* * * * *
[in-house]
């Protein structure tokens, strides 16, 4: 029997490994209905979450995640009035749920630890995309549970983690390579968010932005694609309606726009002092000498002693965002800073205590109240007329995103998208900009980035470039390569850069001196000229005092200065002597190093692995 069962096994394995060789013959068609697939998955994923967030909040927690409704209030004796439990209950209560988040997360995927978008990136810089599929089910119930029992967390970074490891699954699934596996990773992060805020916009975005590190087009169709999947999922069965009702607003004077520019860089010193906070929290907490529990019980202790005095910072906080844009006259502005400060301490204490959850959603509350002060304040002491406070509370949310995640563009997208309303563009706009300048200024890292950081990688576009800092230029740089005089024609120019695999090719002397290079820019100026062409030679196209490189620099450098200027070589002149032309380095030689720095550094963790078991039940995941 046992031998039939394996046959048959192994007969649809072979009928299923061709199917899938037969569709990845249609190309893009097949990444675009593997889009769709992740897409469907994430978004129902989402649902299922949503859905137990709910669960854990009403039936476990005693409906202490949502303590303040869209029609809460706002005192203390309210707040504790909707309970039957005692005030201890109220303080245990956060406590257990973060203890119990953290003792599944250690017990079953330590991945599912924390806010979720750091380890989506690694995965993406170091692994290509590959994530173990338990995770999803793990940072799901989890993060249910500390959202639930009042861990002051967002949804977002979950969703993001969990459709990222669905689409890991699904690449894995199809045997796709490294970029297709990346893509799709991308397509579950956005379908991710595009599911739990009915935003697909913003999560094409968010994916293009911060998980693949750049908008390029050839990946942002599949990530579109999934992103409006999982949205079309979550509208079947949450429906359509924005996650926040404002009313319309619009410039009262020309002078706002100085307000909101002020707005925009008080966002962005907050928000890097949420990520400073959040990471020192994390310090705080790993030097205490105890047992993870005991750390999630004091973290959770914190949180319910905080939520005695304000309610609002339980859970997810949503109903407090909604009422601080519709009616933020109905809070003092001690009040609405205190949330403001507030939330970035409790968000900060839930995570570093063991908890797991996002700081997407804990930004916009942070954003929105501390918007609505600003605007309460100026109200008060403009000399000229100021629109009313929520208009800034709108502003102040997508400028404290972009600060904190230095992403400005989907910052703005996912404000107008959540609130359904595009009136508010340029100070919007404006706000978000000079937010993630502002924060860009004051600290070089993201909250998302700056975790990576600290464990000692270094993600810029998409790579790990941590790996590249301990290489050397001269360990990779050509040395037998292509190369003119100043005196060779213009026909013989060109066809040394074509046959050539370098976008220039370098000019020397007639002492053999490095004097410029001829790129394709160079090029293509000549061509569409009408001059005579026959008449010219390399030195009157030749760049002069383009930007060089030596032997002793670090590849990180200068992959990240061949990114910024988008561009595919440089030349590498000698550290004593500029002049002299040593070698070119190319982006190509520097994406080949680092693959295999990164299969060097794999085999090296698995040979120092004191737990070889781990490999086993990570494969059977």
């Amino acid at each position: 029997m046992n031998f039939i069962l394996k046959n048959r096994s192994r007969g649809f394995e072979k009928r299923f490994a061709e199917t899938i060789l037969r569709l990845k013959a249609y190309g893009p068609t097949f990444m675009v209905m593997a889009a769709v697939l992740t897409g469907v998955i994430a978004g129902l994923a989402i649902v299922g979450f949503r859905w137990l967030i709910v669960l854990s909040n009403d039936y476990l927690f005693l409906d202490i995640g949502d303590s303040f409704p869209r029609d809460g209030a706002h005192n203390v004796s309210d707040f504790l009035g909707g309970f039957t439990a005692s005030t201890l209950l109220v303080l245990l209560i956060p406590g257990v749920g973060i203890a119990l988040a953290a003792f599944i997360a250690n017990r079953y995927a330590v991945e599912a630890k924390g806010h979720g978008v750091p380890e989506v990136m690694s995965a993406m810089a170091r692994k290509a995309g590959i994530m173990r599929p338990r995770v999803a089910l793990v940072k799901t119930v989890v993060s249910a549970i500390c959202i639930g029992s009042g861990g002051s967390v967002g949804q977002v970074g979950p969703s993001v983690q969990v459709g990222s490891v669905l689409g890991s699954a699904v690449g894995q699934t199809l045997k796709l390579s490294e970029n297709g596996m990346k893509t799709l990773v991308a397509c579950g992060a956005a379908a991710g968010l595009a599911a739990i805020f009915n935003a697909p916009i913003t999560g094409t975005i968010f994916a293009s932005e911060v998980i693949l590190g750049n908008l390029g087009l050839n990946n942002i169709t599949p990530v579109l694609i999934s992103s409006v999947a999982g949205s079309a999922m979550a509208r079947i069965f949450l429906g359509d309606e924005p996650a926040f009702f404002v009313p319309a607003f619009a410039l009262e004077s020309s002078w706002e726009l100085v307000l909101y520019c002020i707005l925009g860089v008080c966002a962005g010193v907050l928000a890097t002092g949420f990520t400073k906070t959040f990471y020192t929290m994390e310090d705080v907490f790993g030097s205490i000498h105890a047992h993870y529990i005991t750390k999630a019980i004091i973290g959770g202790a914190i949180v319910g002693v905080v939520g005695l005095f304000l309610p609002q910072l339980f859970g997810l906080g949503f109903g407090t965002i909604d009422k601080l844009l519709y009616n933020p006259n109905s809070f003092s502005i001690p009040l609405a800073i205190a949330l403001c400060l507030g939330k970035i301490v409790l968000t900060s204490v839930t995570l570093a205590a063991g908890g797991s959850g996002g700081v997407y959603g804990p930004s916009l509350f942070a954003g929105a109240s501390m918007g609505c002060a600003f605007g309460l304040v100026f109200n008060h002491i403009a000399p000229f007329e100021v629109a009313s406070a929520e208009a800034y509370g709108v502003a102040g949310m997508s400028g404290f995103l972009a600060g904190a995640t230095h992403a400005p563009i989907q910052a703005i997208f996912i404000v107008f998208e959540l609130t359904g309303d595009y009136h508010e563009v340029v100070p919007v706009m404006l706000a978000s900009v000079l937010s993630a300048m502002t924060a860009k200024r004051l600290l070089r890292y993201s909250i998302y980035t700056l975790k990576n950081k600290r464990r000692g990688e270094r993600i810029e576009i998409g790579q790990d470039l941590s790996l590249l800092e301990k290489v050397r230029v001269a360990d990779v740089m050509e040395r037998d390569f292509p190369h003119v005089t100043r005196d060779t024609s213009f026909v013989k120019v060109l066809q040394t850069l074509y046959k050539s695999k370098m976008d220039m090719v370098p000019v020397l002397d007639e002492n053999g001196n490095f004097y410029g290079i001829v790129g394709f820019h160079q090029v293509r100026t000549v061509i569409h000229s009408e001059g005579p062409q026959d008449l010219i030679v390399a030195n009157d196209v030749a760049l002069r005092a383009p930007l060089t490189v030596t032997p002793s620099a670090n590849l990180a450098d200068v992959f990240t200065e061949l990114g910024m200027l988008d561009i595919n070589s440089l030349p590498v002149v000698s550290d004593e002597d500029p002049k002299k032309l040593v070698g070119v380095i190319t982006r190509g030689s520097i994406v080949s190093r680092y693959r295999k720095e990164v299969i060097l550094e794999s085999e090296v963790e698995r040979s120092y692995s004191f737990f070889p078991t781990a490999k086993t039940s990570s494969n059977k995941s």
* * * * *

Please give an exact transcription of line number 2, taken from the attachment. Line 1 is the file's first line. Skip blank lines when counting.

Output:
């Protein structure tokens, strides 16, 4: 029997490994209905979450995640009035749920630890995309549970983690390579968010932005694609309606726009002092000498002693965002800073205590109240007329995103998208900009980035470039390569850069001196000229005092200065002597190093692995 069962096994394995060789013959068609697939998955994923967030909040927690409704209030004796439990209950209560988040997360995927978008990136810089599929089910119930029992967390970074490891699954699934596996990773992060805020916009975005590190087009169709999947999922069965009702607003004077520019860089010193906070929290907490529990019980202790005095910072906080844009006259502005400060301490204490959850959603509350002060304040002491406070509370949310995640563009997208309303563009706009300048200024890292950081990688576009800092230029740089005089024609120019695999090719002397290079820019100026062409030679196209490189620099450098200027070589002149032309380095030689720095550094963790078991039940995941 046992031998039939394996046959048959192994007969649809072979009928299923061709199917899938037969569709990845249609190309893009097949990444675009593997889009769709992740897409469907994430978004129902989402649902299922949503859905137990709910669960854990009403039936476990005693409906202490949502303590303040869209029609809460706002005192203390309210707040504790909707309970039957005692005030201890109220303080245990956060406590257990973060203890119990953290003792599944250690017990079953330590991945599912924390806010979720750091380890989506690694995965993406170091692994290509590959994530173990338990995770999803793990940072799901989890993060249910500390959202639930009042861990002051967002949804977002979950969703993001969990459709990222669905689409890991699904690449894995199809045997796709490294970029297709990346893509799709991308397509579950956005379908991710595009599911739990009915935003697909913003999560094409968010994916293009911060998980693949750049908008390029050839990946942002599949990530579109999934992103409006999982949205079309979550509208079947949450429906359509924005996650926040404002009313319309619009410039009262020309002078706002100085307000909101002020707005925009008080966002962005907050928000890097949420990520400073959040990471020192994390310090705080790993030097205490105890047992993870005991750390999630004091973290959770914190949180319910905080939520005695304000309610609002339980859970997810949503109903407090909604009422601080519709009616933020109905809070003092001690009040609405205190949330403001507030939330970035409790968000900060839930995570570093063991908890797991996002700081997407804990930004916009942070954003929105501390918007609505600003605007309460100026109200008060403009000399000229100021629109009313929520208009800034709108502003102040997508400028404290972009600060904190230095992403400005989907910052703005996912404000107008959540609130359904595009009136508010340029100070919007404006706000978000000079937010993630502002924060860009004051600290070089993201909250998302700056975790990576600290464990000692270094993600810029998409790579790990941590790996590249301990290489050397001269360990990779050509040395037998292509190369003119100043005196060779213009026909013989060109066809040394074509046959050539370098976008220039370098000019020397007639002492053999490095004097410029001829790129394709160079090029293509000549061509569409009408001059005579026959008449010219390399030195009157030749760049002069383009930007060089030596032997002793670090590849990180200068992959990240061949990114910024988008561009595919440089030349590498000698550290004593500029002049002299040593070698070119190319982006190509520097994406080949680092693959295999990164299969060097794999085999090296698995040979120092004191737990070889781990490999086993990570494969059977």